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Nixon and Hoover: Partners in Power

Nixon Tapes Demonstrate Similar Thinking on Issues of the Day

While the friendship between Richard Nixon and J. Edgar Hoover went back to at least the late 1940s when young Congressman Richard M. Nixon was working on the Alger Hiss trial, a newly assembled collection of Nixon-Hoover conversations secretly captured on the Nixon taping system demonstrates that Nixon and Hoover were more than simply colleagues. They agreed on far more than they disagreed, and their temperaments, approach to controversial issues of their time, and their modes of operation were also similar. 

While Nixon was occasionally under pressure to force Hoover to retire, Nixon rarely said a cross word about Hoover that was captured on the taping system. Some commentators have noted that Hoover, who had been Director of the FBI since 1925 and was originally appointed by President Calvin Coolidge as the Director of the Bureau of Investigation, was to some degree feared by a successive line of presidents up to Nixon because Hoover "knew too much", and therefore was never forced to retire despite such desires by numerous presidents.

Director Hoover was also a figure of some intrigue, both for personal and professional reasons. His personal life and alleged homosexuality was controversial, and was his management of the FBI which some have said overextended both ethical and legal boundaries. These tactics, combined with Hoover's very long tenure in power only further compounded a sense of intrigue that few, if any, researchers have been able to penetrate. It is safe to say that researchers and historians will need at least as long as the four decades of Hoover's tenure to fully document his career, now that records are becoming more widely available through the process of the Freedom of Information Act.

The list below represents all conversations between Nixon and Hoover that were captured on the Nixon taping system, ending only a few weeks before Hoover's death. The locations where the conversations took place varied, including the Oval Office, the Executive Office Building, and telephones in the Oval Office, EOB, and the Lincoln Sitting Room in the residence of the White House. The topics discussed also varied greatly, including law enforcement issues, terrorism, previous presidents, wiretapping, Nixon's defense of Hoover, the Pentagon Papers, the media, Jimmy Hoffa, Vietnam, and anti-drug efforts.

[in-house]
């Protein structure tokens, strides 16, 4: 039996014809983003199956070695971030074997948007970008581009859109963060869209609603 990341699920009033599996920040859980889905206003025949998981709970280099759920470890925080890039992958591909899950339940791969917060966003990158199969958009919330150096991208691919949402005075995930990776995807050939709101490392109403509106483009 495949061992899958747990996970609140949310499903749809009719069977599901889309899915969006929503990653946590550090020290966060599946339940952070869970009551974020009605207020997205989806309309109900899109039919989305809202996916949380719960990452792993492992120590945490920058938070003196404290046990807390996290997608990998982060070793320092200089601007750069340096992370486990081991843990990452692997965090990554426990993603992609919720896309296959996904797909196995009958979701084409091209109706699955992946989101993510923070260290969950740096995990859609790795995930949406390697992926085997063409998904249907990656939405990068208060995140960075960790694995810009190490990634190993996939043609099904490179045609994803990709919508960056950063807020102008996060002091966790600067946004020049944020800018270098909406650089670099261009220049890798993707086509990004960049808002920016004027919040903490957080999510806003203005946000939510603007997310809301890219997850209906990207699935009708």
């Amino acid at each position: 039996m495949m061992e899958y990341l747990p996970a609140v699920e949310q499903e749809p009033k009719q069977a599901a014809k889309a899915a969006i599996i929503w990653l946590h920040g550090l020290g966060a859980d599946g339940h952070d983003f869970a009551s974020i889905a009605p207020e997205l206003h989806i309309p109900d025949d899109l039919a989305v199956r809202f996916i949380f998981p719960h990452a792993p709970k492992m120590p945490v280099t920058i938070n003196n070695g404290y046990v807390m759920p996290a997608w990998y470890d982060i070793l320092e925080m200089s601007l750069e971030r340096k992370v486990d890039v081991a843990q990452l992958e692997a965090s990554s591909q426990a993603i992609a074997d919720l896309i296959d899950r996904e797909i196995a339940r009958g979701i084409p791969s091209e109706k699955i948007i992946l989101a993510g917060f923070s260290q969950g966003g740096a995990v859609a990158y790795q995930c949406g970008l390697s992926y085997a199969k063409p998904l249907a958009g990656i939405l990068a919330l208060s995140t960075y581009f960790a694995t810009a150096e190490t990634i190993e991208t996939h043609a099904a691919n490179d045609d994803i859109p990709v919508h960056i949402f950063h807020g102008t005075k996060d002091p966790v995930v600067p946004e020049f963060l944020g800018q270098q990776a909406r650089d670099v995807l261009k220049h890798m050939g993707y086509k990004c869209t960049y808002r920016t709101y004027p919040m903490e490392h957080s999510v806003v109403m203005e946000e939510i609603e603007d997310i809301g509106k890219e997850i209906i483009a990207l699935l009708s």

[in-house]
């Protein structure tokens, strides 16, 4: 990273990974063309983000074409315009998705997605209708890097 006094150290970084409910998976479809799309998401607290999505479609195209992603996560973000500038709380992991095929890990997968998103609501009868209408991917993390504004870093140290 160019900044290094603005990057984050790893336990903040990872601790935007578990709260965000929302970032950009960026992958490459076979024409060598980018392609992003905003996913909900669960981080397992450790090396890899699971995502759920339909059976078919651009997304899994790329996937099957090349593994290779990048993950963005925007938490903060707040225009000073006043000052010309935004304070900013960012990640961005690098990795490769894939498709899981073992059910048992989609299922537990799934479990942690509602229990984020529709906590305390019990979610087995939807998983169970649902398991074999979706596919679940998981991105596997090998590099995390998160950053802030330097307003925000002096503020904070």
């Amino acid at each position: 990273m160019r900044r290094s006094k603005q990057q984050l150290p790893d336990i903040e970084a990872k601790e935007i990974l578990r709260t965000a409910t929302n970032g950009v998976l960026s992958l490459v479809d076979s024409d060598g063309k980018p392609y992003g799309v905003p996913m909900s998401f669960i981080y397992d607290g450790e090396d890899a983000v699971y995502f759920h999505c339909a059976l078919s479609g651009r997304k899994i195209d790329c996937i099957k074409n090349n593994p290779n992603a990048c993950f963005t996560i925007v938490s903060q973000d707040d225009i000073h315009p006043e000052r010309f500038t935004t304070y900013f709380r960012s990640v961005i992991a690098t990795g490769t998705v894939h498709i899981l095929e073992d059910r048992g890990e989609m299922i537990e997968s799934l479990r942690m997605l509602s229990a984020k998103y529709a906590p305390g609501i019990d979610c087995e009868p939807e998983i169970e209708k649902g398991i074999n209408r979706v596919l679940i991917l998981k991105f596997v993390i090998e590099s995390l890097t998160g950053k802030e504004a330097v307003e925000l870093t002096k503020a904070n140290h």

The participants are as follows:

P = President Richard Nixon
SBB = Steve B. Bull
JDE = John D. Ehrlichman
JEH = J. Edgar Hoover
HAK = Henry A. Kissinger
EK = Egil "Bud" Krogh, Jr.
JNM = John N. Mitchell
WHO = White House Operator



Time Participants Audio


001-123 4/17/1971 10:45 - 10:52 am P, SBB, WHO, JEH, HAK mp3 (3.5m) doc (28k)
253-023a 5/26/1971 4:11 - 5:20 pm P, JEH, JNM, JDE, EK mp3 (22.0m) doc (70k)
253-023b       mp3 (41.4m)  
003-145 5/26/1971 6:58 - 7:01 pm P, JEH mp3 (2.4m) doc (27k)
003-169a 5/28/1971 9:34 - 9:43 am P, JEH mp3 (3.2m) doc (30k)
003-169b       mp3 (6.6m)  
004-017 6/01/1971 10:23 - 10:29 pm P, JEH mp3 (5.3m) doc (28k)
509-005 6/03/1971 9:59 - 10:04 am P, JEH, JNM, EK, JDE mp3 (4.4m) doc (27k)
006-084 7/01/1971 6:00 - 6:07 pm P, JEH mp3 (6.4m) doc (29k)
015-106 11/22/1971 5:39 - 5:45 pm P, WHO, JEH mp3 (5.0m) doc (29k)
017-046a 12/24/1971 9:14 - 9:17 pm P, JEH mp3 (2.9m) doc (29k)
017-046b       mp3 (1.4m)  
022-113 4/11/1972 8:00 - 8:01 pm P, JEH mp3 (1.5m) doc (25k)



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